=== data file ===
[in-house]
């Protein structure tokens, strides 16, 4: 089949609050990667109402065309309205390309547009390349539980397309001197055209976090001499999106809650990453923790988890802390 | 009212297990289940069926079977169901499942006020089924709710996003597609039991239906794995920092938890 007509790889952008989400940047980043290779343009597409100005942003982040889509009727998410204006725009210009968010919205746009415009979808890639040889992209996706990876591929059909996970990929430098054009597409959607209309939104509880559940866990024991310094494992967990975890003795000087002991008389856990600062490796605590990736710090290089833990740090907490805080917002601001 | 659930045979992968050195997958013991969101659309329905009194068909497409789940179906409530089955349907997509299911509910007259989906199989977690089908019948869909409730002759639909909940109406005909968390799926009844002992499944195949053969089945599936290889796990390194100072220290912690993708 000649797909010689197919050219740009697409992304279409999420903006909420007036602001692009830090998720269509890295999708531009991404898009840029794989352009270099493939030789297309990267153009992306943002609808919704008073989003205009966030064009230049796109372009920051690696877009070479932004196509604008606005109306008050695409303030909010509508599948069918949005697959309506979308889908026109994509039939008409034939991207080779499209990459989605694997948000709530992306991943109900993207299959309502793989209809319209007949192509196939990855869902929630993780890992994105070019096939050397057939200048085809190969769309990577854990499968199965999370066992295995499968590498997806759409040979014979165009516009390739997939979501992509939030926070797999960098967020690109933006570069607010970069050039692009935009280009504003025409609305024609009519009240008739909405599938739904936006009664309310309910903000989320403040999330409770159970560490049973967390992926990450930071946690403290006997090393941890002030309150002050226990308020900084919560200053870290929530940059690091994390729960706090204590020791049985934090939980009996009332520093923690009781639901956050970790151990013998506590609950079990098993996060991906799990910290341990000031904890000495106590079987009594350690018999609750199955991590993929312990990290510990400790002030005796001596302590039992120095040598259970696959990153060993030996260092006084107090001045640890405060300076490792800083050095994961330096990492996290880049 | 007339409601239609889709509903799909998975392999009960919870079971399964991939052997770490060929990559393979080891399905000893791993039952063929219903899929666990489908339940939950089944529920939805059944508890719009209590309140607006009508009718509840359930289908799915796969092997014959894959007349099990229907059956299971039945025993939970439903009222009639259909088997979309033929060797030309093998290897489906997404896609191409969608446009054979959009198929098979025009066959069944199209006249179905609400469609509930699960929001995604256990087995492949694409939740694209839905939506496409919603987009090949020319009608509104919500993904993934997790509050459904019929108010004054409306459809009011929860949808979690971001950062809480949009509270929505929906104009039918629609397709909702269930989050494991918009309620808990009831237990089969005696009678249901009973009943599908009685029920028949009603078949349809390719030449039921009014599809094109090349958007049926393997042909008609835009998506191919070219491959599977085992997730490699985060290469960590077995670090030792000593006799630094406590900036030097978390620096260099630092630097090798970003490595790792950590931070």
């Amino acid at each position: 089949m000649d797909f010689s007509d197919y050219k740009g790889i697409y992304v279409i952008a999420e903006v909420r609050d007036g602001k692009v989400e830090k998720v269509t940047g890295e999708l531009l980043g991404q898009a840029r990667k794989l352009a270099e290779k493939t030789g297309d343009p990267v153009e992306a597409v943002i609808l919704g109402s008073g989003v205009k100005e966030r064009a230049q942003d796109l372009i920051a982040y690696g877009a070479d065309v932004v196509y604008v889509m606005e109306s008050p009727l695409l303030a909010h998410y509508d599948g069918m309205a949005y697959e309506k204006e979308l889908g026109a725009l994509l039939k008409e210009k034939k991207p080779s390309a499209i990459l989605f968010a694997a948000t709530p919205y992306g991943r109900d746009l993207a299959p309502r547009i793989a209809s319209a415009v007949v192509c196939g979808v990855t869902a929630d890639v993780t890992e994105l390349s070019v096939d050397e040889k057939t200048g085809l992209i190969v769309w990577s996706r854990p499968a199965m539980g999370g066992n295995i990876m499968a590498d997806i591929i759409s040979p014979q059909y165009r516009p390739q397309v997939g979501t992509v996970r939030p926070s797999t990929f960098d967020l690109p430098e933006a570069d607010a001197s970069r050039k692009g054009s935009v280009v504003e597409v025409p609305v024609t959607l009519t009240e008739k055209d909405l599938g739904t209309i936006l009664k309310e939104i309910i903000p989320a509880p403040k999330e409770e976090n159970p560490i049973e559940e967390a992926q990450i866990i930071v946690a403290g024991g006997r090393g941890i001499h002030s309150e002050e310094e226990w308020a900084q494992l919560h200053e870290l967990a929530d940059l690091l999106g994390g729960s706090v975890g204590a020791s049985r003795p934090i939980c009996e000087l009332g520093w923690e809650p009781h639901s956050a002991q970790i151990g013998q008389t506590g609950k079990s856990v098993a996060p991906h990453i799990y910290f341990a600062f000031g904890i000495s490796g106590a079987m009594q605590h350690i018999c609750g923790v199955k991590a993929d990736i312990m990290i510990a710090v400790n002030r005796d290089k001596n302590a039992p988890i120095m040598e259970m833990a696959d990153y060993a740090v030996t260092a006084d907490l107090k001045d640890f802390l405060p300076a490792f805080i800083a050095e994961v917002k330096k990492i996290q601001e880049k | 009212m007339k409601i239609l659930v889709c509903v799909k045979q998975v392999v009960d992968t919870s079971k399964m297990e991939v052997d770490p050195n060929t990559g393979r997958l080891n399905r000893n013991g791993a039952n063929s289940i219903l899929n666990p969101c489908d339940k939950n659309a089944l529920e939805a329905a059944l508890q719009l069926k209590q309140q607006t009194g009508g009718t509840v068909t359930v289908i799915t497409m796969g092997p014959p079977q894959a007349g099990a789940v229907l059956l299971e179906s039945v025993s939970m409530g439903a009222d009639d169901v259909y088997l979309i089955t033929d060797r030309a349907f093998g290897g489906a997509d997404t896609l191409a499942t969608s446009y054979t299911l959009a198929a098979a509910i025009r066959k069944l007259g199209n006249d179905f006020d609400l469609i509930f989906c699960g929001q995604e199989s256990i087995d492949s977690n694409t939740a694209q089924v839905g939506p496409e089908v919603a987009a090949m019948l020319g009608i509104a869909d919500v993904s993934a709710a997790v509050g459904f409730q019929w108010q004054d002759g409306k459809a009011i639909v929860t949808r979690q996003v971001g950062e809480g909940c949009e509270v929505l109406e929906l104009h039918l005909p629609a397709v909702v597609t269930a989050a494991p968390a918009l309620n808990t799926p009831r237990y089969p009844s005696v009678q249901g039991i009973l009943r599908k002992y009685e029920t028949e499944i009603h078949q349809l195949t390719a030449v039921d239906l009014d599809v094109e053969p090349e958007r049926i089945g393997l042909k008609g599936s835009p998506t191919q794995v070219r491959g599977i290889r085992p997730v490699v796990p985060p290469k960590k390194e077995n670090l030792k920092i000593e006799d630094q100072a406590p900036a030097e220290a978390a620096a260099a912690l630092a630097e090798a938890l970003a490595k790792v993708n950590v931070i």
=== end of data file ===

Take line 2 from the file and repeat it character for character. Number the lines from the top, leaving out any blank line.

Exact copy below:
């Protein structure tokens, strides 16, 4: 089949609050990667109402065309309205390309547009390349539980397309001197055209976090001499999106809650990453923790988890802390 | 009212297990289940069926079977169901499942006020089924709710996003597609039991239906794995920092938890 007509790889952008989400940047980043290779343009597409100005942003982040889509009727998410204006725009210009968010919205746009415009979808890639040889992209996706990876591929059909996970990929430098054009597409959607209309939104509880559940866990024991310094494992967990975890003795000087002991008389856990600062490796605590990736710090290089833990740090907490805080917002601001 | 659930045979992968050195997958013991969101659309329905009194068909497409789940179906409530089955349907997509299911509910007259989906199989977690089908019948869909409730002759639909909940109406005909968390799926009844002992499944195949053969089945599936290889796990390194100072220290912690993708 000649797909010689197919050219740009697409992304279409999420903006909420007036602001692009830090998720269509890295999708531009991404898009840029794989352009270099493939030789297309990267153009992306943002609808919704008073989003205009966030064009230049796109372009920051690696877009070479932004196509604008606005109306008050695409303030909010509508599948069918949005697959309506979308889908026109994509039939008409034939991207080779499209990459989605694997948000709530992306991943109900993207299959309502793989209809319209007949192509196939990855869902929630993780890992994105070019096939050397057939200048085809190969769309990577854990499968199965999370066992295995499968590498997806759409040979014979165009516009390739997939979501992509939030926070797999960098967020690109933006570069607010970069050039692009935009280009504003025409609305024609009519009240008739909405599938739904936006009664309310309910903000989320403040999330409770159970560490049973967390992926990450930071946690403290006997090393941890002030309150002050226990308020900084919560200053870290929530940059690091994390729960706090204590020791049985934090939980009996009332520093923690009781639901956050970790151990013998506590609950079990098993996060991906799990910290341990000031904890000495106590079987009594350690018999609750199955991590993929312990990290510990400790002030005796001596302590039992120095040598259970696959990153060993030996260092006084107090001045640890405060300076490792800083050095994961330096990492996290880049 | 007339409601239609889709509903799909998975392999009960919870079971399964991939052997770490060929990559393979080891399905000893791993039952063929219903899929666990489908339940939950089944529920939805059944508890719009209590309140607006009508009718509840359930289908799915796969092997014959894959007349099990229907059956299971039945025993939970439903009222009639259909088997979309033929060797030309093998290897489906997404896609191409969608446009054979959009198929098979025009066959069944199209006249179905609400469609509930699960929001995604256990087995492949694409939740694209839905939506496409919603987009090949020319009608509104919500993904993934997790509050459904019929108010004054409306459809009011929860949808979690971001950062809480949009509270929505929906104009039918629609397709909702269930989050494991918009309620808990009831237990089969005696009678249901009973009943599908009685029920028949009603078949349809390719030449039921009014599809094109090349958007049926393997042909008609835009998506191919070219491959599977085992997730490699985060290469960590077995670090030792000593006799630094406590900036030097978390620096260099630092630097090798970003490595790792950590931070």